A 60-year-old man was found Jan. 15 “lying face down on the floor of [his jail] cell, unconscious and bleeding with injuries” at Curran-Fromhold Correctional Facility in Northeast Philadelphia. He was pronounced dead minutes later, according to an internal incident report obtained by The Inquirer. The man’s 22-year-old cellmate was removed in handcuffs, the report stated.
The death of Dale Curbeam, who had been in jail less than a week awaiting trial on a charge of aggravated assault, came as staff and prisoners have described escalating tension within the city jails. Pandemic-related lockdowns there had severely restricted prisoners’ time out of cell since March, and nearly eliminated it under a shelter-in-place order imposed in December.
An Inquirer analysis of prison data found assaults on staff were up 44% for the first six months of lockdown compared with the average number of incidents reported over the same period for the five previous years. Suicide attempts, meanwhile, roughly doubled compared with prior years.
Curbeam is at least the third person killed in the city jails in the past six months. That puts the homicide rate in the jails at 15 times higher than the national average of four per 100,000 jail inmates, per the most recent data reported by the Bureau of Justice Statistics.
Naim Jones was fatally beaten in October 2020 at the Philadelphia Industrial Correctional Center. A cellmate has been charged with murder.
Before that, another man, Frankie Diaz Jr., 30, was killed at the Philadelphia Detention Center in August 2020 — then the first homicide in a Philadelphia jail in several years.
After his death, his mother, Eva Diaz, protested in her wheelchair outside the jail for a month demanding answers. She said it was only after she took her protest to the District Attorney’s Office on Sept. 17 that she learned the death was ruled a homicide and that the cause, according to the medical examiner, was a blunt impact injury to the head. A cellmate, Adam Tann, was charged with third-degree murder. Tann’s lawyer did not return a call for comment Tuesday.
Diaz said she was still angry at a system that allowed the killing to happen and then made it difficult to access information.
“To me, they’re just as bad as the person that murdered my son,” she said. “If they would have been there doing their job, it would have been a different story, a different outcome. How it takes you a month to find that information, to notify the family? Bad enough we have to grieve the loss of my child — we [should not also] have to go out there and do protests to get an answer and move the case forward.”
“I feel so bad for that mom that now has to go through the same thing I’m going through,” she said.
A spokesperson for the medical examiner confirmed Curbeam’s death was ruled homicide by blunt impact head trauma. A spokesperson for the city said the death was under investigation by the Philadelphia police homicide unit, so the city could not comment. A Philadelphia police spokesperson said there was “no releasable information at this time.”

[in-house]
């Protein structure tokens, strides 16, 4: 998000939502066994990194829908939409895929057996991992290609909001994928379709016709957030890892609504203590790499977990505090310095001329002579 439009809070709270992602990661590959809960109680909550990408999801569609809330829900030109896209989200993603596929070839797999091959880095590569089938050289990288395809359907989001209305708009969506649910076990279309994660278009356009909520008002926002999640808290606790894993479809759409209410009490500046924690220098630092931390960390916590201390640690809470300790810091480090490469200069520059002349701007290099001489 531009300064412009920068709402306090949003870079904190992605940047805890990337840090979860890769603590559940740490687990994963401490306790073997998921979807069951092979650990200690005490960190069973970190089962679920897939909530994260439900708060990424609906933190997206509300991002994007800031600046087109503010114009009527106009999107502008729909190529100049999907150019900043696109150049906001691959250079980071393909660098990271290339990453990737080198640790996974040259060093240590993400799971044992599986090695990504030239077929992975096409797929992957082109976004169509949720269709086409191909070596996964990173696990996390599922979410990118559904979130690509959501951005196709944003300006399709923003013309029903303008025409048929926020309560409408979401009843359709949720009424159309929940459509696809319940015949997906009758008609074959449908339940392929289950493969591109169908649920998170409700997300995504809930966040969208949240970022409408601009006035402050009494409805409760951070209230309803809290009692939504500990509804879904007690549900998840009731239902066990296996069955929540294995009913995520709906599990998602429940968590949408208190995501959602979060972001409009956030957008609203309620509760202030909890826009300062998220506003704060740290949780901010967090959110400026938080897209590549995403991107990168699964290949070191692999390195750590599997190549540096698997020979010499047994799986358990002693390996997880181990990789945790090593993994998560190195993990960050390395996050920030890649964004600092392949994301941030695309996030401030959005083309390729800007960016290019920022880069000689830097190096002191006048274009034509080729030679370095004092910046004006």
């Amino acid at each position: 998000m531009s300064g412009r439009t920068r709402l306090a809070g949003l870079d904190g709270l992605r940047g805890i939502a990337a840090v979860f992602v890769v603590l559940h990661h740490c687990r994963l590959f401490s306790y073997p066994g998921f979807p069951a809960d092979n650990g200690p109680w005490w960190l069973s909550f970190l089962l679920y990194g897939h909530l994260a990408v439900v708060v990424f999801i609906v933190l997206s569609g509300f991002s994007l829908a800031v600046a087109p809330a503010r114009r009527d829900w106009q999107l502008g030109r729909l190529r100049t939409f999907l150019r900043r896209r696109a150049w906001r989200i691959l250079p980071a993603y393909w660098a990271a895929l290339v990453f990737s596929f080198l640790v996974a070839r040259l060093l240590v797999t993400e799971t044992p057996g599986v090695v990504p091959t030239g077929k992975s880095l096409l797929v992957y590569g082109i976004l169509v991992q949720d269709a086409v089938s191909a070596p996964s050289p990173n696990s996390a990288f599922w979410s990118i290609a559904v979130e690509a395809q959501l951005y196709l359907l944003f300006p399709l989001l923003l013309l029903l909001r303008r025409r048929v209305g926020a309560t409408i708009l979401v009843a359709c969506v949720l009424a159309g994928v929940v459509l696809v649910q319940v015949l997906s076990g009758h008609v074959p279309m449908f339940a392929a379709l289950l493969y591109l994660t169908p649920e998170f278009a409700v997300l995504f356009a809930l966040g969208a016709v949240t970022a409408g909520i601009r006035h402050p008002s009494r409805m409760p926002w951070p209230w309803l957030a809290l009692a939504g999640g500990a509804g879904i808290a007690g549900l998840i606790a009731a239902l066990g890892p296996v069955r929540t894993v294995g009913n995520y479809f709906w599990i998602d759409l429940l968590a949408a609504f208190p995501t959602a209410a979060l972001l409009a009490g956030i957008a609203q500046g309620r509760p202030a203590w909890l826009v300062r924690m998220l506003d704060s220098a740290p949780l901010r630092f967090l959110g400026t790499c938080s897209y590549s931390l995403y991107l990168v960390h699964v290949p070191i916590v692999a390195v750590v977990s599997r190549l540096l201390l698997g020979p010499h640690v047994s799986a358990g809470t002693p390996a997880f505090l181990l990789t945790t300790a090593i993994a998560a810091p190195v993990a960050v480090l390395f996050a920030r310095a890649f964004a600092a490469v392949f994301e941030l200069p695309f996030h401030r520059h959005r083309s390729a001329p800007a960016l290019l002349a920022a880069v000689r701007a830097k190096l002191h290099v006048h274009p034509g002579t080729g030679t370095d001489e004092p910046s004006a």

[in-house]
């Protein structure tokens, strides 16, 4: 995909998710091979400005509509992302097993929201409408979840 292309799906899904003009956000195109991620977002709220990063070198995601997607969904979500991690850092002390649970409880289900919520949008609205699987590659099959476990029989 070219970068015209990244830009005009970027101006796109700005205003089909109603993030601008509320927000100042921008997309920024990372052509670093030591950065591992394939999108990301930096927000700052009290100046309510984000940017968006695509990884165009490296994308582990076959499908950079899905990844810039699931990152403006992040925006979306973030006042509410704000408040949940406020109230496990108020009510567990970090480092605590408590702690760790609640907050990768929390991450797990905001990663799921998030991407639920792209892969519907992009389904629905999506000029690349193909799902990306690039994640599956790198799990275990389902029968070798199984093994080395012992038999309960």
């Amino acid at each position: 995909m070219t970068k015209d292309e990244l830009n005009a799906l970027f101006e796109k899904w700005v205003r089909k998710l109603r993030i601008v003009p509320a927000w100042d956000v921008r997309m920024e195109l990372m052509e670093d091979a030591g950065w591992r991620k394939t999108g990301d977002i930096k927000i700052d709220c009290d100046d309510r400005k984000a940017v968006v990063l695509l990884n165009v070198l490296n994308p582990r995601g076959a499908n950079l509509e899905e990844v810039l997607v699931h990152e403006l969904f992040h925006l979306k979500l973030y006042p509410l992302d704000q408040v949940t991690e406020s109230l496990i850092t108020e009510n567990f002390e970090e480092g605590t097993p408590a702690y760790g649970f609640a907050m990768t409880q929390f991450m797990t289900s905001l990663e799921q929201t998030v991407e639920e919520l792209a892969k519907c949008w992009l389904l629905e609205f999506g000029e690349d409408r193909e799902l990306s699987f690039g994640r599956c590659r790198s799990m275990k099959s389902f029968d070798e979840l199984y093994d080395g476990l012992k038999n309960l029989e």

Reached by phone, Dale Curbeam’s sister said she was overwhelmed by the loss and could not immediately answer questions.
Staff and prisoners have attributed elevated tensions in the jails to short staffing and the mental health consequences of the strict lockdown. In recent court filings, the city said that the jails were adequately staffed and that lockdown conditions — limiting time out of cell to just 15 minutes a day for part of December and January — were necessary to curb the spread of COVID-19.
More than 1,250 prisoners have tested positive for the coronavirus, along with at least 350 staff, according to Eric Hill, business agent for the union representing city correctional officers. He said staff were in numerous cases not notified of coronavirus exposure, making it impossible to protect their families.
Hill laughed when asked if staffing was sufficient, and said there are “very low number of staff who report to work each day.” He said that and the shelter-in-place regimen had contributed to a climate of violence. “Ten minutes a day [out of cell], that’s what primarily led up to assaults on staff and other inmates. It was a constricted time period ... and many inmates felt it was not enough.”
Last week, a federal judge ordered the city to increase out-of-cell time to 45 minutes.
In letters, prisoners lamented that even the promised 15 minutes a day was often beyond reach. One man, Quadree Walker, reported going seven days in a row without a chance to leave his four-man cell for a shower or a phone call. In that time, he could not get a clean uniform, sheets or towels, or access to cleaning supplies, he said. “168 hours of smelling each other’s gases and body odors!” Walker wrote, adding that his complaints to staff were met with indifference. He provided 48 other inmates’ signatures backing his concerns.
“I am stressed out of my mind,” he said. “I already tried to commit suicide twice. I can’t take this too much longer. This is cruel and unusual punishment. It’s starting to affect me physically and mentally.”
Another prisoner, who asked not to be named for fear of retaliation, described the hardship of being locked in a cell 23 hours and 45 minutes a day, having to choose between showering or calling home. “I know if you break the law you go to jail. But in jail you should still have rights. We really don’t have a damn thing.”